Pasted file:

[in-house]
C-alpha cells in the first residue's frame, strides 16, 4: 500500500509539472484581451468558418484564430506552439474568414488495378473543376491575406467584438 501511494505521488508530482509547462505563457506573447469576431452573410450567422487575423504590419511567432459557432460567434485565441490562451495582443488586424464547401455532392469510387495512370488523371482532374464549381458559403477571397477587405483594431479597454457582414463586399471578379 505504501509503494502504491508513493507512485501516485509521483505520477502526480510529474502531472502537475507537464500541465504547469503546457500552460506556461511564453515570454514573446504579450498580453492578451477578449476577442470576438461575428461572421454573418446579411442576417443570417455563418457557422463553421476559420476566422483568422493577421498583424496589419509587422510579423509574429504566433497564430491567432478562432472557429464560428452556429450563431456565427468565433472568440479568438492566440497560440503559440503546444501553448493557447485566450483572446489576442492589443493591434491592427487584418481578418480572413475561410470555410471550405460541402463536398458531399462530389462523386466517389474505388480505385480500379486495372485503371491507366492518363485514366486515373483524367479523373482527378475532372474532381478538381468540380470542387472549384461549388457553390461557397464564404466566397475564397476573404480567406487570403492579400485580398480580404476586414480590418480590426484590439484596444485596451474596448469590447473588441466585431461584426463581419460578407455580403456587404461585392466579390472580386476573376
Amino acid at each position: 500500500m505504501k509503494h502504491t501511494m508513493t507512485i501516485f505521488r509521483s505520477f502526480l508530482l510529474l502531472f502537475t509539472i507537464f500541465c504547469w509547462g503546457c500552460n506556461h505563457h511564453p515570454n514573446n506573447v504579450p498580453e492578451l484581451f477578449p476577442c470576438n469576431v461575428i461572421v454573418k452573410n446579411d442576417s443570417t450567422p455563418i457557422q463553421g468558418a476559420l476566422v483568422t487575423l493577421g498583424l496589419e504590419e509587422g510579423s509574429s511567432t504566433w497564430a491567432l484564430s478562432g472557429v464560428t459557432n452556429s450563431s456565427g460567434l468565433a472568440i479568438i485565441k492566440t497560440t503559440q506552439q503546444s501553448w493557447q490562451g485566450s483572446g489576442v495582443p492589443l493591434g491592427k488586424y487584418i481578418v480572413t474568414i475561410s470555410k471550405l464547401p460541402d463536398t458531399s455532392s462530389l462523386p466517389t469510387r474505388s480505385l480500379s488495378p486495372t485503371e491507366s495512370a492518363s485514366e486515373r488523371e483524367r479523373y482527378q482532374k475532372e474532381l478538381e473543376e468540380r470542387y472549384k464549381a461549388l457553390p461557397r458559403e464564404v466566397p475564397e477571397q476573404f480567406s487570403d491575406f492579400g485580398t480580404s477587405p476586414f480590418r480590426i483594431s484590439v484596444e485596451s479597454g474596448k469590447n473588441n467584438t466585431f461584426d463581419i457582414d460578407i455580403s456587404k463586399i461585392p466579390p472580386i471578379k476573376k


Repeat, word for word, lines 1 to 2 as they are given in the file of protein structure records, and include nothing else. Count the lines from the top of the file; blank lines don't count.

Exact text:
[in-house]
C-alpha cells in the first residue's frame, strides 16, 4: 500500500509539472484581451468558418484564430506552439474568414488495378473543376491575406467584438 501511494505521488508530482509547462505563457506573447469576431452573410450567422487575423504590419511567432459557432460567434485565441490562451495582443488586424464547401455532392469510387495512370488523371482532374464549381458559403477571397477587405483594431479597454457582414463586399471578379 505504501509503494502504491508513493507512485501516485509521483505520477502526480510529474502531472502537475507537464500541465504547469503546457500552460506556461511564453515570454514573446504579450498580453492578451477578449476577442470576438461575428461572421454573418446579411442576417443570417455563418457557422463553421476559420476566422483568422493577421498583424496589419509587422510579423509574429504566433497564430491567432478562432472557429464560428452556429450563431456565427468565433472568440479568438492566440497560440503559440503546444501553448493557447485566450483572446489576442492589443493591434491592427487584418481578418480572413475561410470555410471550405460541402463536398458531399462530389462523386466517389474505388480505385480500379486495372485503371491507366492518363485514366486515373483524367479523373482527378475532372474532381478538381468540380470542387472549384461549388457553390461557397464564404466566397475564397476573404480567406487570403492579400485580398480580404476586414480590418480590426484590439484596444485596451474596448469590447473588441466585431461584426463581419460578407455580403456587404461585392466579390472580386476573376